Drosoula has always been ugly, yet she married a handsome man, had a child, and hasn't become bitter in her old age. She's from Turkey; as a teenager, she and her mother were sent to Greece as part of the Lausanne settlement. Within two years, Drosoula learned Greek and married. During Mandras's absence Drosoula and Pelagia became friends. Now, Pelagia runs to her for help. Drosoula enters Pelagia's kitchen intending to hug Mandras but stops short. She leads him outside and inspects him from head to toe. She sends Pelagia for scissors and to boil water.
The Lausanne treaty provided for the protection of Orthodox Christians in Turkey and Muslims in Greece; many of those religious minorities were deported to the country where their religion was the majority due to an earlier part of the treaty. This illustrates another way in which history is truly personal, as Drosoula's life was changed in every way by being forced to move and become Greek.
Drosoula hacks away at Mandras's hair and burns the lice. She discovers eczema and infected scratches. Pelagia runs to fetch oil of sassafras and realizes that she's learned enough from Dr. Iannis to become a doctor herself. She instructs Drosoula to paint the oil on Mandras's head and bind it with cloth. They look at Mandras for a moment before Drosoula insists they attend to the rest of him. Pelagia flushes at the thought of seeing him naked, thinking that she doesn't want to marry Mandras, but doesn't want to say anything because she loves Drosoula. However, when Mandras is naked he's so emaciated she's not embarrassed. His feet are the worst, with necrotic flesh, pus, and maggots.
As Pelagia begins to think that she might be able to become a doctor, it's important to recognize that she, in important ways, dehumanizes her first patient. She's only not embarrassed by Mandras's naked body because he's so emaciated as to be barely human. It's worth noting that as a doctor, Pelagia's goal will be to recognize the humanity of all her patients so that she can properly and effectively relieve their suffering--not dehumanize them for her own comfort.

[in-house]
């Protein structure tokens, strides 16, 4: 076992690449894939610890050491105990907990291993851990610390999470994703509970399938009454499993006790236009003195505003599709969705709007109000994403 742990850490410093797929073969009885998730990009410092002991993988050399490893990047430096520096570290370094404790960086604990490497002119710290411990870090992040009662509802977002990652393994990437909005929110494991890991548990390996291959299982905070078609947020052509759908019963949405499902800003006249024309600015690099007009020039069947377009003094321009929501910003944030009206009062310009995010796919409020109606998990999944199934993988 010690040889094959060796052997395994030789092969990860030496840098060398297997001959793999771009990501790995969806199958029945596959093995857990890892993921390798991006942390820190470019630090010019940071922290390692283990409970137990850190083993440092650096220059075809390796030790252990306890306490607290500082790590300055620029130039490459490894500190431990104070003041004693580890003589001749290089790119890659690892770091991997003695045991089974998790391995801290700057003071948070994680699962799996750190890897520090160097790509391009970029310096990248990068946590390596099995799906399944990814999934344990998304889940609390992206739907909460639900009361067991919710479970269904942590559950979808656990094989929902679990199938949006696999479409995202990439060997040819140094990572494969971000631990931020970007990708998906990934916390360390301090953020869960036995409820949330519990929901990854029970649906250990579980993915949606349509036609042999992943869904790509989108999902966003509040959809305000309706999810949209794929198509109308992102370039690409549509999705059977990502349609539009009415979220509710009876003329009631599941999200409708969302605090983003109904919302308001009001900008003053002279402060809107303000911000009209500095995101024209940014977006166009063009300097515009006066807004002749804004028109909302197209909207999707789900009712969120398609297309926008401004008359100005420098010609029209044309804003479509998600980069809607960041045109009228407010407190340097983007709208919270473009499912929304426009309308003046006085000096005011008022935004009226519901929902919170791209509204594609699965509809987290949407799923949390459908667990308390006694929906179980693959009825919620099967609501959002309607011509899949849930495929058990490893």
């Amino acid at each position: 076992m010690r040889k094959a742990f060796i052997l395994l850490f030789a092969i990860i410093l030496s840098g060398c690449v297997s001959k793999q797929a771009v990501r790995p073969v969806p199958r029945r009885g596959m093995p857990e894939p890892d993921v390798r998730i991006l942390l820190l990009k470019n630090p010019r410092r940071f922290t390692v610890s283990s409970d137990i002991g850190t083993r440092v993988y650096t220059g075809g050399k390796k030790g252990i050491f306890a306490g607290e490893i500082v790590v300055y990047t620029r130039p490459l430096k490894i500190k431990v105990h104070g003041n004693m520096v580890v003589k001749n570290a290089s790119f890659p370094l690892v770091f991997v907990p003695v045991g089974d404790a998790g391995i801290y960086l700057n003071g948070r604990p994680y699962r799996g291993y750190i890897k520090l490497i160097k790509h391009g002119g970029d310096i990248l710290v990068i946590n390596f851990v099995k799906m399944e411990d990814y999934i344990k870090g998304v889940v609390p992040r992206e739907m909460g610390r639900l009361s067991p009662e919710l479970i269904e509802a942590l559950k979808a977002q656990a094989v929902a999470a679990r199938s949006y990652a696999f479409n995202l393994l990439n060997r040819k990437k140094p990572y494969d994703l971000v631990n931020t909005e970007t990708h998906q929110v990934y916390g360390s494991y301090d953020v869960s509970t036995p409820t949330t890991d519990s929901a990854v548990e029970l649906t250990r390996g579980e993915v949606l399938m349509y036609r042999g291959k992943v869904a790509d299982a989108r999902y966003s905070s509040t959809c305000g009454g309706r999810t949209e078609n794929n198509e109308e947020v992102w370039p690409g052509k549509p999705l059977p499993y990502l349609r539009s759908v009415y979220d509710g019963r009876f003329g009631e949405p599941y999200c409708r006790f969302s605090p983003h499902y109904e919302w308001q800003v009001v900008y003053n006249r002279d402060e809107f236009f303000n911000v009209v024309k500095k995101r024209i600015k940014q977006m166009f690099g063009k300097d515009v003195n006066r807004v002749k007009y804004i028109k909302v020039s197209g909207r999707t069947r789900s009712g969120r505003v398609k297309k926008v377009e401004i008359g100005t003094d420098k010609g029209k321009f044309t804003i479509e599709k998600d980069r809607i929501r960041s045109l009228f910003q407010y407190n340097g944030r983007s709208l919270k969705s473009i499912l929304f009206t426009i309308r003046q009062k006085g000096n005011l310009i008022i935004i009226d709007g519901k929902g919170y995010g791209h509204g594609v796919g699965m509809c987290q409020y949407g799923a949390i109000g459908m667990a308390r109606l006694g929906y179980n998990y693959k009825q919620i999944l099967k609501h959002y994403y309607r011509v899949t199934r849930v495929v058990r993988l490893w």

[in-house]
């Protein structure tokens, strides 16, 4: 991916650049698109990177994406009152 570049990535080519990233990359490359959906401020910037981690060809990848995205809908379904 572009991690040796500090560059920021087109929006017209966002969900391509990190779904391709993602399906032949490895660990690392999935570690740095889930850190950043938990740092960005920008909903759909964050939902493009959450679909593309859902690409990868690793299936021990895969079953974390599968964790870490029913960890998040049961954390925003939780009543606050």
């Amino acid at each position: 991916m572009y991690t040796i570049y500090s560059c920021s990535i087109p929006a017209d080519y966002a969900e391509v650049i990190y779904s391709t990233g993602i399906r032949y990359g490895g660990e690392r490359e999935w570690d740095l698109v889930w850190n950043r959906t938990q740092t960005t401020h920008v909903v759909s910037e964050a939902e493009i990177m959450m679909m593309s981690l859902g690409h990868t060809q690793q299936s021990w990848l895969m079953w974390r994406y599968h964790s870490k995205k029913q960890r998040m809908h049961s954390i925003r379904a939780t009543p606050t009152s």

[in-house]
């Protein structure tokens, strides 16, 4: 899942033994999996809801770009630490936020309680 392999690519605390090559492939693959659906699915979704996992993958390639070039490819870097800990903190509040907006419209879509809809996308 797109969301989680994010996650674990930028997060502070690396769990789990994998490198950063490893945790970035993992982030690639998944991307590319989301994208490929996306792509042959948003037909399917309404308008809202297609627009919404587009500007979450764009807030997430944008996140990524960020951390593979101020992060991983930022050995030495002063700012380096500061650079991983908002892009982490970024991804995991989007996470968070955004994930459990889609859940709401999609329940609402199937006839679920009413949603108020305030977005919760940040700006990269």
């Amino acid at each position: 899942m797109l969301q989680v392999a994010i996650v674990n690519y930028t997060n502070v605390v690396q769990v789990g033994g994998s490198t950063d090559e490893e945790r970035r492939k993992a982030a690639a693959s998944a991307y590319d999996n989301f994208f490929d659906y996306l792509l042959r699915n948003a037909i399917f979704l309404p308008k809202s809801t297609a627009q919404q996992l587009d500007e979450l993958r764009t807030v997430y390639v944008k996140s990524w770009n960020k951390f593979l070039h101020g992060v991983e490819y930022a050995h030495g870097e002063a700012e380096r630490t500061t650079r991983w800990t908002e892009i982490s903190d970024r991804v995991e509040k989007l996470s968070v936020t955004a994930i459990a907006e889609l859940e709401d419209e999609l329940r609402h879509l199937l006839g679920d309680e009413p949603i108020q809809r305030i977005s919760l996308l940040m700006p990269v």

When Pelagia finally recovers from the stench, she instructs Drosoula to attend to the rest of Mandras's body while she deals with his feet. Fortunately, Mandras's feet aren't as bad as they seemed. The flesh is dry and the gangrene hasn't spread to the bones. Pelagia washes Mandras's feet in saltwater and then binds them in a garlic poultice. She diagnoses a number of parasites and fungal infections. When she's done, Drosoula smiles and hugs Pelagia, declaring that she's the first woman who knows anything. Drosoula suggests that Mandras is a poor fiancé and tells Pelagia it's nonsense that looks don't matter.
Drosoula's happiness with Pelagia's medical knowledge suggests that there are other women in Pelagia's village who believe that women should have knowledge and power. This marks Drosoula as an ally for Pelagia going forward as an educated woman in the world. Mandras's many medical issues illustrate one of the costs of war: it destroys his body in the name of a cause, recalling Dr. Iannis's warning to beware of noble causes.
The next morning, Dr. Iannis returns from the mountain and discovers Mandras in Pelagia's bed. He doesn't recognize him. Later, Pelagia tells him everything she did. He examines Mandras and then praises Pelagia, suggesting he might retire and let her be the doctor. Drosoula is thrilled to have Pelagia as a daughter soon and ignores it when Pelagia sidesteps her comment about getting married.
Dr. Iannis's support for Pelagia's possible future as a doctor again shows that Dr. Iannis believes that Pelagia is a fully capable human being in her own right, not someone lesser because she's female. Similarly, Drosoula's happiness to have Pelagia in the family suggests that others will support her independence.